From what we get, we can make a living; what we give, however, makes a life.
Kevin met the student he sponsors on Thursday.
We went to Ambrose's secondary school to have Kevin visit him at lunchtime. The secretary had Ambrose pulled out of class a few minutes early. He walked into the office and then there they were, student and sponsor, grins a mile wide, giving each other the Ugandan handshake, and then, a hug. I bit my lip and stood to take a photo of them. We walked out to the schoolyard where they got to talk for quite awhile.
I try to put myself in the place of the students who are sponsored, to imagine what it would be like to meet in person the one who is putting you through school. Especially the older teenagers, who are close to graduating and being able to take their qualifying exams for college... they are so aware of how the support is allowing them truly move forward. Ambrose doesn't have parents, he lives with his older brother. It has to be overwhelming, to meet your sponsor, to know what to say, how exactly to say thank you, and all in your second language. And I know that sponsors are eager to convey their care, their interest, their desire to see the student thrive...It's true that their lives are separated by obviously so much more than a continent and an ocean. But you learn that often, that separation doesn't matter at all.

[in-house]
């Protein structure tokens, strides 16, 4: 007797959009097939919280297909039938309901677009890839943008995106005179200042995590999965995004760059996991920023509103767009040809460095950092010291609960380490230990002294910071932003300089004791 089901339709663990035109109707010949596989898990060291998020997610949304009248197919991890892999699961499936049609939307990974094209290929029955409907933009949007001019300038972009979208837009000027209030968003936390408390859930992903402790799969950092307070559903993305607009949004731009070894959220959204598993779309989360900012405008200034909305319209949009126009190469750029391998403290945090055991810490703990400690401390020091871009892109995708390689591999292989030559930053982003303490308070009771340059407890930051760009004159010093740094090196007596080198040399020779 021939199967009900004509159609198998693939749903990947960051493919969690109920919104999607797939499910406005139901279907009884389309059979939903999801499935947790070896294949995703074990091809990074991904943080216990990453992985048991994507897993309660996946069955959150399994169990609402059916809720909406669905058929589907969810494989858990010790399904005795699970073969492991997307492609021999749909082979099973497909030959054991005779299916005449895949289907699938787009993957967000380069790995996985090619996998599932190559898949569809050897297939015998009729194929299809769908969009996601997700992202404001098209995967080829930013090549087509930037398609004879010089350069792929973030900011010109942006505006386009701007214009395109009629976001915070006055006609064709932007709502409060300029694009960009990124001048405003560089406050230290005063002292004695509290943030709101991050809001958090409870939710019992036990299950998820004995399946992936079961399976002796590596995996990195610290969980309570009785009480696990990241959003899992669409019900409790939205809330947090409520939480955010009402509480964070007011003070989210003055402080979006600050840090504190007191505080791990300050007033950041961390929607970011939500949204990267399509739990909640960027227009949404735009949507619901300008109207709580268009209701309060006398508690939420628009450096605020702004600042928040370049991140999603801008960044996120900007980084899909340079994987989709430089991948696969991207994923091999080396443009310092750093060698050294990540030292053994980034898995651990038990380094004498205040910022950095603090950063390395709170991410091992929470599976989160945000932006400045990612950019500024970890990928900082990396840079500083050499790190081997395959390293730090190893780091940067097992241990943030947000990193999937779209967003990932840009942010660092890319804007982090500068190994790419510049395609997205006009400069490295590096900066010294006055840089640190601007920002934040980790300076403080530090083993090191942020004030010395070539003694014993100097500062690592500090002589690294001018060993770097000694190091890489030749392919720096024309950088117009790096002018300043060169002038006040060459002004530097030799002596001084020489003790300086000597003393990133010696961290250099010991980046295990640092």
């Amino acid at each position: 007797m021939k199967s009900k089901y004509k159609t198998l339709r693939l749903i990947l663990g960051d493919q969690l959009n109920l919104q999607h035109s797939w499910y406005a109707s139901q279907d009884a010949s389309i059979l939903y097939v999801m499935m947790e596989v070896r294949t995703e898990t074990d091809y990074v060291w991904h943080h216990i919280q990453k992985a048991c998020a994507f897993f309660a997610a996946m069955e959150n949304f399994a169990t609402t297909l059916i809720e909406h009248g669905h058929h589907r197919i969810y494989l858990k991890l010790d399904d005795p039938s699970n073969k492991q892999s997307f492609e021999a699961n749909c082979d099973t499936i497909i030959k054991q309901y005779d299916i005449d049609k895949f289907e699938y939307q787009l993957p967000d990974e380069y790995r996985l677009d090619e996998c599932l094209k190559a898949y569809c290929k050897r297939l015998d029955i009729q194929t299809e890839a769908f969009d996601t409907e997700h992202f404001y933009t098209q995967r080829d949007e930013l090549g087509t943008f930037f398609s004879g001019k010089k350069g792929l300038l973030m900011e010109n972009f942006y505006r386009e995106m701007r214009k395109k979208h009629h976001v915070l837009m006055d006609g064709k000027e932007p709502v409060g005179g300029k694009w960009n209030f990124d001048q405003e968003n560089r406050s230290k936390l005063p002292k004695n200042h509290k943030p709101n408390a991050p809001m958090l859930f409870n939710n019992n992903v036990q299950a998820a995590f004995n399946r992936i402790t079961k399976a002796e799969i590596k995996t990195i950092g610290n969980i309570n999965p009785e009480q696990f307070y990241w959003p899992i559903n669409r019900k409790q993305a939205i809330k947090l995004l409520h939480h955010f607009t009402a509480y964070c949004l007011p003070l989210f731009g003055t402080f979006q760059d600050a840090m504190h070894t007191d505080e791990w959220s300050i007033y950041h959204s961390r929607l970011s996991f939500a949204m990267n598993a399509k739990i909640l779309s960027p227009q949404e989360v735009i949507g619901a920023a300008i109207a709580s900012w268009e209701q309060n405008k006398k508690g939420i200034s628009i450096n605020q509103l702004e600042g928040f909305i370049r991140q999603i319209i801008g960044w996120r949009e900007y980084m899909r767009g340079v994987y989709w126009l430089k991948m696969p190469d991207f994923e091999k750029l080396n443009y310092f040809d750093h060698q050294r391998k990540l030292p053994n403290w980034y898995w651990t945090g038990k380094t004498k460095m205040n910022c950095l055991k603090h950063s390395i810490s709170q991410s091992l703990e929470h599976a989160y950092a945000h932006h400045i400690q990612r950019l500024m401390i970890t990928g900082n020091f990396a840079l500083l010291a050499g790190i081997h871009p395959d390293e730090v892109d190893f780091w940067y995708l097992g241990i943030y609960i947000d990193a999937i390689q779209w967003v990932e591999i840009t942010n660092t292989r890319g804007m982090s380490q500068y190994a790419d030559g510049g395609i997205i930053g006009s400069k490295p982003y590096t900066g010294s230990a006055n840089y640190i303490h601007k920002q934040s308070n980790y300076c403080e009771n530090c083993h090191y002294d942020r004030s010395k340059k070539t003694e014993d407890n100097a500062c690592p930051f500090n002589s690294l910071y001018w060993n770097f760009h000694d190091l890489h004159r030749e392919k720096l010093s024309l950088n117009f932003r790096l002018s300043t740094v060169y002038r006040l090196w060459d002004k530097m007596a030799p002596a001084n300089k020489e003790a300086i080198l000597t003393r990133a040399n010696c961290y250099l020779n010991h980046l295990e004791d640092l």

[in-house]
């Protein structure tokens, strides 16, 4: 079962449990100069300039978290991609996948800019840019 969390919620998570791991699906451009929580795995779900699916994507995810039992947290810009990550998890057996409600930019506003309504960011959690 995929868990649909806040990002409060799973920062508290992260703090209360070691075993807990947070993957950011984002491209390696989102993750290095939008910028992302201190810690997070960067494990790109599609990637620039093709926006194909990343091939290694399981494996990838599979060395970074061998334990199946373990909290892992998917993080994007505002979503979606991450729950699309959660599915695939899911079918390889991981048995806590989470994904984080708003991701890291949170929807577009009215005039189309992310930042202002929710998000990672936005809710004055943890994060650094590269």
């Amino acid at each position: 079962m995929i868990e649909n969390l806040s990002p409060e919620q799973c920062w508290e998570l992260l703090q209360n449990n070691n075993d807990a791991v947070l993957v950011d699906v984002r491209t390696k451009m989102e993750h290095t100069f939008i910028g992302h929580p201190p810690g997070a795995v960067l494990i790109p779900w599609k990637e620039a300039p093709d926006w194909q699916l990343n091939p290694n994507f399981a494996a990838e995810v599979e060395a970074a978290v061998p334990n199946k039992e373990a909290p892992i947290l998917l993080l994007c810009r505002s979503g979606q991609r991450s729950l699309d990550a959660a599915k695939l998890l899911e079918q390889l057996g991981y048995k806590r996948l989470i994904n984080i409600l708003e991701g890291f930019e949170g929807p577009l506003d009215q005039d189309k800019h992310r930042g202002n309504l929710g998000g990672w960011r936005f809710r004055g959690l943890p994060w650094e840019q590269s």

It was awesome to see Kevin and Ambrose dive right in to exchanging stories and discussing sports and video games and school. We'd heard Ambrose is quite smart and driven, and that was evident. I know they each got to express the depth of their appreciation for the other. And past that, I watched them become friends, the seventeen year old and twenty seven year old, laughing and posing for photos in matching aviator shades, as girls looking on giggled.